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  • Writer's picturePlastic Free Peckham

Precious Plastic

When I first started to reduce the single use plastic in our shopping in 2018 I had no idea how hard it would be. I thought it would be easy until I realised that quite a lot of the plastic I was buying I hadn’t even seen as plastic - like washing up sponges, makeup and deodorant, let alone all the plastic that food comes in. In the end we’ve made a few big changes which has reduced our single-use plastic packaging at home a lot, but there is more we could be doing, and we’ve lapsed a bit since covid. The most effective things that massively reduced our plastic footprint were to get our milk from Milk and More, our fruit and veg from Riverford and a Sodastream for fizzy water. Riverford also do a box which is air freight free - which massively reduces the carbon footprint of the food you buy. We also get all our bathroom products from Lush, so we’re plastic free there too. You can get a lot of plastic free alternatives from local shops such as Gather and BYO.

What’s particularly good about these shops is that the packaging they use isn’t plastic OR single-use, which are separate things and each problematic! There are other options (Oddbox veg boxes start at £11 per week, and Abel & Cole also do veg boxes) but most of them have put thought into their packaging so that it isn’t wasted after its use, but is reused again and again. Riverford estimates that their boxes (made from recycled card) are each used ten times before they are recycled again. These businesses have recognised that the resources that we use are precious and they’ve chosen to use recycled materials or reused the packaging, so they’re getting the most use out of these resources.

And they’ve chosen not to use plastic because plastic too is precious, something that we keep and use again and again and again. When we extract oil from the earth and use it to make plastic, we are using up precious resources that we may eventually run out of, and we’re damaging our planet (and ourselves!) in the process. We should be doing this as little as possible, and definitely not for something that we use for three minutes and then throw away. 40% of plastic found on beaches and our green spaces is single-use packaging that has been used very briefly and then thrown away.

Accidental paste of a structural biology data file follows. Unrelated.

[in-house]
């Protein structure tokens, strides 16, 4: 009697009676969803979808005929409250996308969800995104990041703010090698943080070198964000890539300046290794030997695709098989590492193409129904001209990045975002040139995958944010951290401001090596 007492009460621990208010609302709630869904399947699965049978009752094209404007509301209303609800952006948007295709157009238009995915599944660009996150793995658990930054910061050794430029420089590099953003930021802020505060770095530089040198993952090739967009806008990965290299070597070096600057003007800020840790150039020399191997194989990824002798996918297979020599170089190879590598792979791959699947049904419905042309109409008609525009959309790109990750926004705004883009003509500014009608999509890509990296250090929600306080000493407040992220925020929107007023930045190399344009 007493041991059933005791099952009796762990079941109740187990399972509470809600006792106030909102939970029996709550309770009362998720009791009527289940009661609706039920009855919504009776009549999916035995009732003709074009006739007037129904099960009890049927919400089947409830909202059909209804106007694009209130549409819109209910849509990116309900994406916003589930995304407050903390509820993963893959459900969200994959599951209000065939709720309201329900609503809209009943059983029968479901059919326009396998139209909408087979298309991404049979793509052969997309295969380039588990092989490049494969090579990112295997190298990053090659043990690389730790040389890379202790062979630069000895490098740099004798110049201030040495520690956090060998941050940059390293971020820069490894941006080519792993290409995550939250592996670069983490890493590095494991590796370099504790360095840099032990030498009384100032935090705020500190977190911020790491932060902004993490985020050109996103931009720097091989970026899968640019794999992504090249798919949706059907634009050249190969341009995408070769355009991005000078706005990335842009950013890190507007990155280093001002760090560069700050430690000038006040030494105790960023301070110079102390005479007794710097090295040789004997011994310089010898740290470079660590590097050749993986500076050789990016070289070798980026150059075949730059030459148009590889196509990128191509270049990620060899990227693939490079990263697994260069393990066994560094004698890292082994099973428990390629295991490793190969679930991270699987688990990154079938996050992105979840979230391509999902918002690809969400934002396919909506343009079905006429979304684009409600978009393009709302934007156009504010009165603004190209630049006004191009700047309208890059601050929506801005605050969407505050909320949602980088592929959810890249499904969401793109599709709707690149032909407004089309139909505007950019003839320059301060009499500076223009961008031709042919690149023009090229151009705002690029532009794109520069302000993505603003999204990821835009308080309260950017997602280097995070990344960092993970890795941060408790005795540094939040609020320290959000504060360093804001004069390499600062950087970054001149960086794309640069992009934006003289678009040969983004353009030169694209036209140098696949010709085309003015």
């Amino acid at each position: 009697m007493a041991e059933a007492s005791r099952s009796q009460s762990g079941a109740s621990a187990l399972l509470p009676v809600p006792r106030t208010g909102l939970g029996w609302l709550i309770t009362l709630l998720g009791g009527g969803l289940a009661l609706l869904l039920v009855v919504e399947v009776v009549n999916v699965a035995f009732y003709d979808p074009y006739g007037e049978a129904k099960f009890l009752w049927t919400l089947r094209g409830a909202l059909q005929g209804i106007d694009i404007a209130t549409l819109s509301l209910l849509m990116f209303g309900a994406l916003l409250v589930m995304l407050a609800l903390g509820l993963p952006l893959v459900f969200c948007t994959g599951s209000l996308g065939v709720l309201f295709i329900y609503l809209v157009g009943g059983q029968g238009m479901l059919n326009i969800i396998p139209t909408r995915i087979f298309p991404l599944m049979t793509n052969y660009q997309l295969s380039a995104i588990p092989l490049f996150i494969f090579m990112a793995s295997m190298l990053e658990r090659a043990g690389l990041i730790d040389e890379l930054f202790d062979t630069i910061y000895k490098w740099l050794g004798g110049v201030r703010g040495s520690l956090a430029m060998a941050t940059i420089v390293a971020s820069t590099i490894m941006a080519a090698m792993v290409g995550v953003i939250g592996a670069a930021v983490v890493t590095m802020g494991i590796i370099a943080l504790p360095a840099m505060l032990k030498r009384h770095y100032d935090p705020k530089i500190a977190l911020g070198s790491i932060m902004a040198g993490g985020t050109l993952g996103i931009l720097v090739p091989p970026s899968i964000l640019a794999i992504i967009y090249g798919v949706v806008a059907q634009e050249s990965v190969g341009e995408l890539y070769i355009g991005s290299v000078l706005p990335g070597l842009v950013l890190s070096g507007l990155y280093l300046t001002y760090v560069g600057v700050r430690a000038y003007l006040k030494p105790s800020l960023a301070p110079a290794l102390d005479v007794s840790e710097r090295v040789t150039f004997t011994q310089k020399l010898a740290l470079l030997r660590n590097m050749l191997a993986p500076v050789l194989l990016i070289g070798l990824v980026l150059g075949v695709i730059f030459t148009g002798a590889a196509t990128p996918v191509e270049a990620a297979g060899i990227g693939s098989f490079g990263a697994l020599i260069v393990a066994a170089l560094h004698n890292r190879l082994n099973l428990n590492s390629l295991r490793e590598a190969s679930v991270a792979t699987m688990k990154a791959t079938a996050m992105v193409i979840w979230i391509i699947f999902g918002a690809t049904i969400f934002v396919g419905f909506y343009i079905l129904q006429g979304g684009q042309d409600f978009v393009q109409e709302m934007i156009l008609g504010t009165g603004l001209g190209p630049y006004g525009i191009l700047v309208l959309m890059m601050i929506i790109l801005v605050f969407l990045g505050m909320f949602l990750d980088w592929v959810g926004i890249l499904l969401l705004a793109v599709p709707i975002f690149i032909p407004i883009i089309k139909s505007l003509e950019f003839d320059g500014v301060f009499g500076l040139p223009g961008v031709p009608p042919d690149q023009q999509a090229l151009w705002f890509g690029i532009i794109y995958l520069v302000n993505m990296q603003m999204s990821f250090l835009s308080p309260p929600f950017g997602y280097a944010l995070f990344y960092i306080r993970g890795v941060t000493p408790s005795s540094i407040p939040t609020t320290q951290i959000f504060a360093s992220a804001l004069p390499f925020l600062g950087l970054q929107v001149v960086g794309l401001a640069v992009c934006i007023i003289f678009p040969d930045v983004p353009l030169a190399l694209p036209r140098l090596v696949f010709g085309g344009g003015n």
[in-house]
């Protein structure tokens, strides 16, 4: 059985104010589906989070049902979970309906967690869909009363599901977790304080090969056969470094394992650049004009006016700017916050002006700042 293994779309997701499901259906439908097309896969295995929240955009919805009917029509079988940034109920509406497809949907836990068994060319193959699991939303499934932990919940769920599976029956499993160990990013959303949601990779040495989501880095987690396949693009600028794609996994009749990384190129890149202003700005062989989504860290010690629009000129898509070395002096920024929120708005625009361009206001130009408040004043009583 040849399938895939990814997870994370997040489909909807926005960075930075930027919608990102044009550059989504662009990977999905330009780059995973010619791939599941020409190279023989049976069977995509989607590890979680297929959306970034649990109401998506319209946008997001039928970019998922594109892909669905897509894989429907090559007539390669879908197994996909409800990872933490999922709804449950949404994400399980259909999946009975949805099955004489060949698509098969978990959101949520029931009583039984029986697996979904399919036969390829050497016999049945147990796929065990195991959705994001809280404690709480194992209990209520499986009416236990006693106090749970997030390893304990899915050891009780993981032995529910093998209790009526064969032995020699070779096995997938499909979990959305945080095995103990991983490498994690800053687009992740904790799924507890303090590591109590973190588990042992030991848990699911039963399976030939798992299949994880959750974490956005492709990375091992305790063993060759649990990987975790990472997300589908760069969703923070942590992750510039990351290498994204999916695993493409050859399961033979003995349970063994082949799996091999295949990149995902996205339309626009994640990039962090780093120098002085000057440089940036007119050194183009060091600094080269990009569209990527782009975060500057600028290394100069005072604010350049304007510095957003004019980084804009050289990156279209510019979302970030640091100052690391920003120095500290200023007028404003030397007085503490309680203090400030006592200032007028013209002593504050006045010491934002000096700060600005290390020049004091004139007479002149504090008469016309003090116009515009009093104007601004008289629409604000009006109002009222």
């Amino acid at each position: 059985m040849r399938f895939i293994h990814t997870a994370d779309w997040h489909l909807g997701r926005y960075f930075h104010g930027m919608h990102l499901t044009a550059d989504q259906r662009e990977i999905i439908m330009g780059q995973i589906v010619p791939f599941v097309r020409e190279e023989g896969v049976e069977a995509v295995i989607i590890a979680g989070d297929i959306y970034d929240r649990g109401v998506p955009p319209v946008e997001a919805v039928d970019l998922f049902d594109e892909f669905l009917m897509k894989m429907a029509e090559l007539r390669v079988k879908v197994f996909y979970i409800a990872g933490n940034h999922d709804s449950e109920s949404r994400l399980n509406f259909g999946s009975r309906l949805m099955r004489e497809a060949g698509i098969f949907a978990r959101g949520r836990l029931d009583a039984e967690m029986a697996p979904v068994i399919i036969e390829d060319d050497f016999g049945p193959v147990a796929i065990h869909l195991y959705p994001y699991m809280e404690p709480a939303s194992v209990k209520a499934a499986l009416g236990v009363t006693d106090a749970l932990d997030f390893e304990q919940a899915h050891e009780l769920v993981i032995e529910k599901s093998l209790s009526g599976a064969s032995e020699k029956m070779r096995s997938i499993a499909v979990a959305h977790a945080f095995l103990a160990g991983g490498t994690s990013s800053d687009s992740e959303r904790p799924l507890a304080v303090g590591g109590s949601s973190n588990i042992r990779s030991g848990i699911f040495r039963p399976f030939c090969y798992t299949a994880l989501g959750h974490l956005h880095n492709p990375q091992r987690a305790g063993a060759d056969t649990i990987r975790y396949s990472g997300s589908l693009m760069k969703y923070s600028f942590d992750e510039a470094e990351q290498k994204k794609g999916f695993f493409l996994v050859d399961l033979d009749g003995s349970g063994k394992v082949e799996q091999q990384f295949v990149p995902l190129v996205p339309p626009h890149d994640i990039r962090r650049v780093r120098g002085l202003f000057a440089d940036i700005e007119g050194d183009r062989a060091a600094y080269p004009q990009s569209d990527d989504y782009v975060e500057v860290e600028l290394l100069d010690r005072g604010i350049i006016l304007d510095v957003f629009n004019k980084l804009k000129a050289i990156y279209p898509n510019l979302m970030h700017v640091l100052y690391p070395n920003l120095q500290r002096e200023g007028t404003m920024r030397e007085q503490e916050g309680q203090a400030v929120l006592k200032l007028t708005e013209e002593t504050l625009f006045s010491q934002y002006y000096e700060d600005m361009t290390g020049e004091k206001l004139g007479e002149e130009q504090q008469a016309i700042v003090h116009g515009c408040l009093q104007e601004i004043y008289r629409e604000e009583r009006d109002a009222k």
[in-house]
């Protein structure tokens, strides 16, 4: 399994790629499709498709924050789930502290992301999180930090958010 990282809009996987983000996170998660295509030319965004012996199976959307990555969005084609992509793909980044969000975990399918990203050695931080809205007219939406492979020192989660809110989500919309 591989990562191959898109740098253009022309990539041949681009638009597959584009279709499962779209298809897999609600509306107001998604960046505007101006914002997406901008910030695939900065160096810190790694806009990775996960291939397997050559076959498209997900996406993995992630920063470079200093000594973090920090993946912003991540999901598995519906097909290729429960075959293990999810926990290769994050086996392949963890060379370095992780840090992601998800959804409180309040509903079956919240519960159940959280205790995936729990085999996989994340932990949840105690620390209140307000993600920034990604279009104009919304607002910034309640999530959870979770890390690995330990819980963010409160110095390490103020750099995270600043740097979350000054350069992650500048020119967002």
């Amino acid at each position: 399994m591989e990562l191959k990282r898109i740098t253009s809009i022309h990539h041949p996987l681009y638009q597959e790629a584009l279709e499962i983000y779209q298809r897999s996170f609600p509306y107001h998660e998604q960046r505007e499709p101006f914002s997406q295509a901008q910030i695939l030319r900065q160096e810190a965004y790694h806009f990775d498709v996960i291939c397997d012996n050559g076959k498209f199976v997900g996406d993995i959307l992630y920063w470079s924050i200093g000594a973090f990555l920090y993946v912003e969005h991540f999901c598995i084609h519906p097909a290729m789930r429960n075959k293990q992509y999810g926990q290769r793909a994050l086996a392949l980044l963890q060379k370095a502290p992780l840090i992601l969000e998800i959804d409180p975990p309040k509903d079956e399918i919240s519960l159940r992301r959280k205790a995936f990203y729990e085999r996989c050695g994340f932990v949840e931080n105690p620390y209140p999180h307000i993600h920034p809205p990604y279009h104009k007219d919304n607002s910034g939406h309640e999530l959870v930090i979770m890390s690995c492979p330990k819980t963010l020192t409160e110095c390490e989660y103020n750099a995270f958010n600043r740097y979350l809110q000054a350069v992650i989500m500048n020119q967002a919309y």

Plastic has a huge carbon footprint. If we continue to produce it at the current rate, and the planned expansions of the petrochemical and plastics industries go ahead, by 2050 plastic will be responsible for 10-13% of the world’s carbon budget. That’s equivalent to nearly 300 new 500-megawatt coal-fired power plants.

And sometimes that’s what we should be using our carbon budget for. Sometimes there aren’t other materials that do the job. Plastic is lightweight, airtight and waterproof. There are many applications of plastic, in the medical industry for example, where it is very hard to think of viable alternatives.

But something that plastic is not good at is being used once. It is a nightmare single use material because it doesn’t go away. Once it has been discarded, plastic takes hundreds and hundreds of years to disintegrate, never fully breaking down but becoming smaller and smaller, creating microplastics that enter our water systems and soil, where our food is grown. And it’s made from oil, which is not considered to be a renewable resource - it’s not something that we can replace easily, or that replenishes itself.

Tips to reuse plastic at home

  • Keep plastic tubs (from yoghurt, dairy spreads, houmous) and use to put leftovers in, instead of using cling film on bowls and plates

  • Keep plastic bread bags and use these instead of buying sandwich bags

  • Keep takeaway containers and use these instead of buying tupperware.

The more we’re able to use and re-use materials at home, the less we have to extract from the earth, and the less carbon emissions we will create as a result.

Help our crowdfunding campaign

To mark COP26 we have launched a crowdfunding campaign for a new project - Sustainable Peckham. We want to work with local small business owners and the community to find solutions to individual and common problems, such as waste on our high streets, poor air quality and carbon emissions. There are reward discounts available with our local partners in return for donations which help us make this project a reality!

Volunteer with us!

We’re always on the look-out for new volunteers to go out and speak to small businesses, do talks for local schools and community groups and join us for a Community Clean Up. These events are a great way to meet local people, spend time outside and help to maintain our precious local green spaces. All equipment is provided and we would love to meet you there!

Plastic Free Peckham is an award-winning community group working with local businesses, schools and the wider community to reduce single use plastic. Our goal is a cleaner local environment and a greener planet.

Words by Plastic Free Peckham and Illustrations by Ellora Prior


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